What do people who live in the mountains think about the ‘wild’? The return of bears and wolves – and soon lynxes – has consequences both for nature and for farmers. New website: www.wildingthePyrenees.com
I haven’t read it yet, but Juanjo Garbizu’s Slow Mountain is on my Christmas wish list.
“The accelerated rhythm of life today is not just confined to the cities. It has been moving into the mountains, and is making them a focus of competition too. But not everyone sees the peaks in this way. Juanjo Garbizu hikes to slow down, creating moments when time is suspended (he walks without a watch). So he can enjoy everything the landscape has to offer, sharpening his senses by observing nature and immersing himself in the stimuli unique to mountains. This is the Slow Mountain, mountaineering at a leisurely pace, which Garbizu has made his own in this book: a manifesto for a return to the original spirit of mountaineering and hiking.” (Free translation of the synopsis; the book is in Spanish.)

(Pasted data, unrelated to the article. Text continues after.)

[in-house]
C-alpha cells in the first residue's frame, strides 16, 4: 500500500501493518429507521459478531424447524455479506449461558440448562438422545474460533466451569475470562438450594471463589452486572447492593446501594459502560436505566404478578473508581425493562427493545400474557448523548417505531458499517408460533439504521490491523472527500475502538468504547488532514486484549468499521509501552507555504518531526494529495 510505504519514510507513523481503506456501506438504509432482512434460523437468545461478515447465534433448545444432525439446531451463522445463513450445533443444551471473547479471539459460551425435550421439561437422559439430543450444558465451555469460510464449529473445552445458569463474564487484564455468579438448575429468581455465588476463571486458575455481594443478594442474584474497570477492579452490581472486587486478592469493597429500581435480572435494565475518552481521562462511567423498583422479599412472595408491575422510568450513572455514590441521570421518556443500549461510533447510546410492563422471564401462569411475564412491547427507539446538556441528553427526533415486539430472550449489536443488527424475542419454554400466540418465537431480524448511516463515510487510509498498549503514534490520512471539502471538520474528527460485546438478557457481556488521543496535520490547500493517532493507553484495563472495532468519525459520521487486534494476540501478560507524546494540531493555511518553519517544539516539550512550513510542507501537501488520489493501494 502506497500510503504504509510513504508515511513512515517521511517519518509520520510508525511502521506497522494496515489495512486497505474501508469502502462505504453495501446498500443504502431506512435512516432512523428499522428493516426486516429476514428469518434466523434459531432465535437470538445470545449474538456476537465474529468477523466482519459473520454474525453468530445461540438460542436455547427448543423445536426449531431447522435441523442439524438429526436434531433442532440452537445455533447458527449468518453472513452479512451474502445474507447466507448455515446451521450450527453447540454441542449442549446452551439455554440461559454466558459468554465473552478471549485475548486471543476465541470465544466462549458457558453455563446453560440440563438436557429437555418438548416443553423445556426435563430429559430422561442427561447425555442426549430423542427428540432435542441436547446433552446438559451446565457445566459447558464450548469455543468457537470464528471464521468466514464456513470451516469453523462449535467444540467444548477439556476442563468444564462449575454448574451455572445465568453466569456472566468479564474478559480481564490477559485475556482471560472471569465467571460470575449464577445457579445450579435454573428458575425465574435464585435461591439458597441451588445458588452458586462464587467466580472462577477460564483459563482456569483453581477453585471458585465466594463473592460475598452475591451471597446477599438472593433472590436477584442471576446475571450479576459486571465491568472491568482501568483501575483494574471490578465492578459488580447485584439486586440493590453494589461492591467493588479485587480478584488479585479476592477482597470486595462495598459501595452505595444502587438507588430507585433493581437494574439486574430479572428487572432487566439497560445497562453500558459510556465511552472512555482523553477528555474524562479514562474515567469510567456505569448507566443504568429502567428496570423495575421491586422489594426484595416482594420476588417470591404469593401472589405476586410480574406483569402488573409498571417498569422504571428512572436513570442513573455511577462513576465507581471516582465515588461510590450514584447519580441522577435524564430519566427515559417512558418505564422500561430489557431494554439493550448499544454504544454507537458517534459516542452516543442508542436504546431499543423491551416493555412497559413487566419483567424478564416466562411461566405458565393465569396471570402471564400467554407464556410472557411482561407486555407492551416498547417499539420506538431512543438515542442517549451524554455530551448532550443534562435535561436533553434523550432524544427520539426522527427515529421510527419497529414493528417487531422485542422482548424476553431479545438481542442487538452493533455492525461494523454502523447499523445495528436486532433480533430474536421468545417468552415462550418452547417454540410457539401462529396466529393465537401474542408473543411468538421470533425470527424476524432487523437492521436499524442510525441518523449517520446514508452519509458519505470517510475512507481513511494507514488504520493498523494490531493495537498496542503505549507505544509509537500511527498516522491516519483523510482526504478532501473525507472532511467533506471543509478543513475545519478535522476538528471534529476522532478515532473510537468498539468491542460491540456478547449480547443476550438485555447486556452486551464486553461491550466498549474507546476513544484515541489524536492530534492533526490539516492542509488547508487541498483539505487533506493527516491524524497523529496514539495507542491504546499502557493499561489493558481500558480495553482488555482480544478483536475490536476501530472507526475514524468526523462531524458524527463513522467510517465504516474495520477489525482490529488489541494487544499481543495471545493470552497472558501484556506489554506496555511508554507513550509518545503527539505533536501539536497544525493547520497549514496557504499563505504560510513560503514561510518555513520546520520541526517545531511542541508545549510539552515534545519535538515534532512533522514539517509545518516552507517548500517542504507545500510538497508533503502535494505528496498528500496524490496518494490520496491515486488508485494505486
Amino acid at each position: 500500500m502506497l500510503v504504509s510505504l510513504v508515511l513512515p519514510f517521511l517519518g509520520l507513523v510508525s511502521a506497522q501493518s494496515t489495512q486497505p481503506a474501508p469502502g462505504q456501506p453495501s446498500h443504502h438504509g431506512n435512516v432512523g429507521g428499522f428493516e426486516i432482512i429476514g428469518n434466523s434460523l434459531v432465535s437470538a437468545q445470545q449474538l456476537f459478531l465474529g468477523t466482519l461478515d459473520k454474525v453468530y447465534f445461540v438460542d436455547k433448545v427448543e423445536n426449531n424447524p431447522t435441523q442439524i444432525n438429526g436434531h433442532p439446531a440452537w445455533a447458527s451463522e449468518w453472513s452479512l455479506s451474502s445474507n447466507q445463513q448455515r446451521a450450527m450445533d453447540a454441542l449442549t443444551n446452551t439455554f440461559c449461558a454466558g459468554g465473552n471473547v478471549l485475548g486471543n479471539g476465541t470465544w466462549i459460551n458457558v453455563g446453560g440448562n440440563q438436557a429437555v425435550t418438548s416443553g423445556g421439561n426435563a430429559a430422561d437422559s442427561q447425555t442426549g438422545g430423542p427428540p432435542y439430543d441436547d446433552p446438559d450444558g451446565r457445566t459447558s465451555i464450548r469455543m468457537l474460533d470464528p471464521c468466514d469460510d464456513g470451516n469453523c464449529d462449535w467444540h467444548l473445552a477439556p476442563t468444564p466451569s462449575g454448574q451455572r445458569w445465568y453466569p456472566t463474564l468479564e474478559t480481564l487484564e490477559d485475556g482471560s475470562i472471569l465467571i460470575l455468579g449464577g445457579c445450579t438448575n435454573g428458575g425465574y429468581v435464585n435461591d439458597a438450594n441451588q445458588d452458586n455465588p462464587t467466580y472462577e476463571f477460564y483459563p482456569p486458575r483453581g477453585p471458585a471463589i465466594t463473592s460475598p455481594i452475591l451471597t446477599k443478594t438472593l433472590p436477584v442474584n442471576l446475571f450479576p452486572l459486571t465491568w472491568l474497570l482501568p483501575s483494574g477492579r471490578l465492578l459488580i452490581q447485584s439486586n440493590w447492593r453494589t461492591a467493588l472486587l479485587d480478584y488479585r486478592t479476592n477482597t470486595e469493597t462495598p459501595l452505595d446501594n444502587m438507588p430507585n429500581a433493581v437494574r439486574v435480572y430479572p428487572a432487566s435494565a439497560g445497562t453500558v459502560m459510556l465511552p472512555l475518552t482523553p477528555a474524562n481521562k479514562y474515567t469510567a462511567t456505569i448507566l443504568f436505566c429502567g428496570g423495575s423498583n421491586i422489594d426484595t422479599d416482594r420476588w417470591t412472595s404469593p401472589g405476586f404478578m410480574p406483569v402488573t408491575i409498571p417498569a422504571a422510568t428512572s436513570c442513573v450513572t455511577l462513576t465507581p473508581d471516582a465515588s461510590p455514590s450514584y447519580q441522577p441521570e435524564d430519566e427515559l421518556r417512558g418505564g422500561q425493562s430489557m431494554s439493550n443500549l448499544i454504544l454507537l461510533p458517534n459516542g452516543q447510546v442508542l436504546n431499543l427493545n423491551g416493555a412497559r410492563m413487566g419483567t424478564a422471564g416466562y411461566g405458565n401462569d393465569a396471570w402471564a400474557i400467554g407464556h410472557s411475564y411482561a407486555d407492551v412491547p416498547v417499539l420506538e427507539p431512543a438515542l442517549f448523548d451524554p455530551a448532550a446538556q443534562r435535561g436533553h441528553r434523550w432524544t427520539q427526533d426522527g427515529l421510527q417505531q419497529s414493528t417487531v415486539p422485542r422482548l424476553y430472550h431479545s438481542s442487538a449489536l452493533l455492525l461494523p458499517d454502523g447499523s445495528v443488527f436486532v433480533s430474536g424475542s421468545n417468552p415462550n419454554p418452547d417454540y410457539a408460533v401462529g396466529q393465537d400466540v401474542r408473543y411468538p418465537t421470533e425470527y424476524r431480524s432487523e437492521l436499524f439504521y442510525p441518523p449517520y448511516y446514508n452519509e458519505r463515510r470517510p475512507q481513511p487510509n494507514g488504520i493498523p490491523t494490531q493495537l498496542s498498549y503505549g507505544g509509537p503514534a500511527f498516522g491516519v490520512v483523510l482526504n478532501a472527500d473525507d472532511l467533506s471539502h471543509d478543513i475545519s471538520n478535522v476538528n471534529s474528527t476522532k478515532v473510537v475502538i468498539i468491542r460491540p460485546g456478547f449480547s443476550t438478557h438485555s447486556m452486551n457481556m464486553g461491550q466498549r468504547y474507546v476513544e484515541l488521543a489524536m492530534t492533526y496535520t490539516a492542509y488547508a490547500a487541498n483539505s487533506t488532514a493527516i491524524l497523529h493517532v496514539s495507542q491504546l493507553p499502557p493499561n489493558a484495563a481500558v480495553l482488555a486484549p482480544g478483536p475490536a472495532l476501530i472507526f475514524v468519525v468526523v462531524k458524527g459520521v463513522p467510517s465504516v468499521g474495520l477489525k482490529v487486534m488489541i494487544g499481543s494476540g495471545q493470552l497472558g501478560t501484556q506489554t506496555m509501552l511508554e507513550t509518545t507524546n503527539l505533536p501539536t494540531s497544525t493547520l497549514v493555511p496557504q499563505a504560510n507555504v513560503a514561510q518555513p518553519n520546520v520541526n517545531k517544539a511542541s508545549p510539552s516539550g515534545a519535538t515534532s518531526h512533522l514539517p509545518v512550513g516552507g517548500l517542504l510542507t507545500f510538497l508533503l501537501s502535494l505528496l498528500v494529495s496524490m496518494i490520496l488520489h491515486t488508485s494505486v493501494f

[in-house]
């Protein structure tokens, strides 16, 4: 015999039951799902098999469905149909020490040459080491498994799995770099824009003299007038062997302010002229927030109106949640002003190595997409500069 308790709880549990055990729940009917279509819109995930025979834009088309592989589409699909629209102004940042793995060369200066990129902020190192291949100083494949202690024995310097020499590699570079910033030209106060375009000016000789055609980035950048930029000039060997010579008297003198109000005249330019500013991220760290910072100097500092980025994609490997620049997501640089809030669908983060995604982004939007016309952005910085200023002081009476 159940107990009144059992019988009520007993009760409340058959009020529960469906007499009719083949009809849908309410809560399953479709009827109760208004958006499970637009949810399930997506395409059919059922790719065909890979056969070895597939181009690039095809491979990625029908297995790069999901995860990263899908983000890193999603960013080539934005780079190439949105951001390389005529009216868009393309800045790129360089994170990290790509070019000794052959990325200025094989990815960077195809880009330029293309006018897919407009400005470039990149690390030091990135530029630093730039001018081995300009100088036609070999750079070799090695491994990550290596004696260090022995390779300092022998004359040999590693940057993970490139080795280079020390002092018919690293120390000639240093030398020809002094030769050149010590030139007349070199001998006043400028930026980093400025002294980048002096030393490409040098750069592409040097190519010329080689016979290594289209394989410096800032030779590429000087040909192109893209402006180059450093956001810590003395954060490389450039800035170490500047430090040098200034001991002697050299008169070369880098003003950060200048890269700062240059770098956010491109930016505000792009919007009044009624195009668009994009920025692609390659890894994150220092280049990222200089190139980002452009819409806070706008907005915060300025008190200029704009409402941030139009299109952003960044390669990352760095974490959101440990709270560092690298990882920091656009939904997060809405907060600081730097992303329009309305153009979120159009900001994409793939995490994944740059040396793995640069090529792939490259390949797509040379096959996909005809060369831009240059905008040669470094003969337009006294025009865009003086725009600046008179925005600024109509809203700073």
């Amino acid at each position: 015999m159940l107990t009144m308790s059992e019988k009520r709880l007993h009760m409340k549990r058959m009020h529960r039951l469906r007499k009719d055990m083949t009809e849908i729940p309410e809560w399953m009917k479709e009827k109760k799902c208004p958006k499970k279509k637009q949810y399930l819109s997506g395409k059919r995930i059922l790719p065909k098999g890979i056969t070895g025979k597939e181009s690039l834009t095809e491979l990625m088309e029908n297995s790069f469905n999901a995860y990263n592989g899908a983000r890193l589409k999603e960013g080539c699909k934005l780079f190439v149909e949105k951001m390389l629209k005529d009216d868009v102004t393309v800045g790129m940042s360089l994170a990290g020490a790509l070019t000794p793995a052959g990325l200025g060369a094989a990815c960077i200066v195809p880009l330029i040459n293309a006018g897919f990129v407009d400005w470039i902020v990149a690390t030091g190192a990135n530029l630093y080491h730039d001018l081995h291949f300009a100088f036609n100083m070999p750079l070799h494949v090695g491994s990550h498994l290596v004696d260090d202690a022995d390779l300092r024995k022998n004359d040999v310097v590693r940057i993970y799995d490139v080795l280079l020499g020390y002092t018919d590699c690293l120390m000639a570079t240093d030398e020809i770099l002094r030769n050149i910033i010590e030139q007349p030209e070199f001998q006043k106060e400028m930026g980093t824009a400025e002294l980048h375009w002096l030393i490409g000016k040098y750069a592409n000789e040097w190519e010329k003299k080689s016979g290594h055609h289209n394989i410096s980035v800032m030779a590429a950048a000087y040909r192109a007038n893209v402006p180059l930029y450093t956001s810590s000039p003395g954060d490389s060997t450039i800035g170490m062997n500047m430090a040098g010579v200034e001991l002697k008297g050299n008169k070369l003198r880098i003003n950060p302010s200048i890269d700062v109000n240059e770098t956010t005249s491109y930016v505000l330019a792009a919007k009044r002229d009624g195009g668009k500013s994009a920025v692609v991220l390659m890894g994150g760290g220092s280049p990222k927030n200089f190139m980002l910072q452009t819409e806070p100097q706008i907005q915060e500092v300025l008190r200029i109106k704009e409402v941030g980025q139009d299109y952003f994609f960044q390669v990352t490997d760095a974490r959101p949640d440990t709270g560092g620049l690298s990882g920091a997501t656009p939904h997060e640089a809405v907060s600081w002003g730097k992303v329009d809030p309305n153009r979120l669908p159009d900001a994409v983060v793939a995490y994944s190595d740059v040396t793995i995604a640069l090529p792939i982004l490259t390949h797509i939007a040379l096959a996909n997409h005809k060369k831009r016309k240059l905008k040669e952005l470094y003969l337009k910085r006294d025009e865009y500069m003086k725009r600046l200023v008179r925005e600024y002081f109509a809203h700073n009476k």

I am reminded of Gordon Wilson’s Space for Wonder, a personal take on trekking in the Pyrenees. A highly readable guide to crossing the Pyrenees combining the three classic trails, it emphasises the importance of taking “the time to stand and stare”. Full of anecdotes, it shows that long-distance walking doesn’t have to be a hard slog.
The Senda Pirenaica crosses the Camino at the western end of the Pyrenees. I am returning there this year, staying in the Roncevaux/Orreaga Pilgrims’ Hostel so I have been reading about the ‘other’ trek.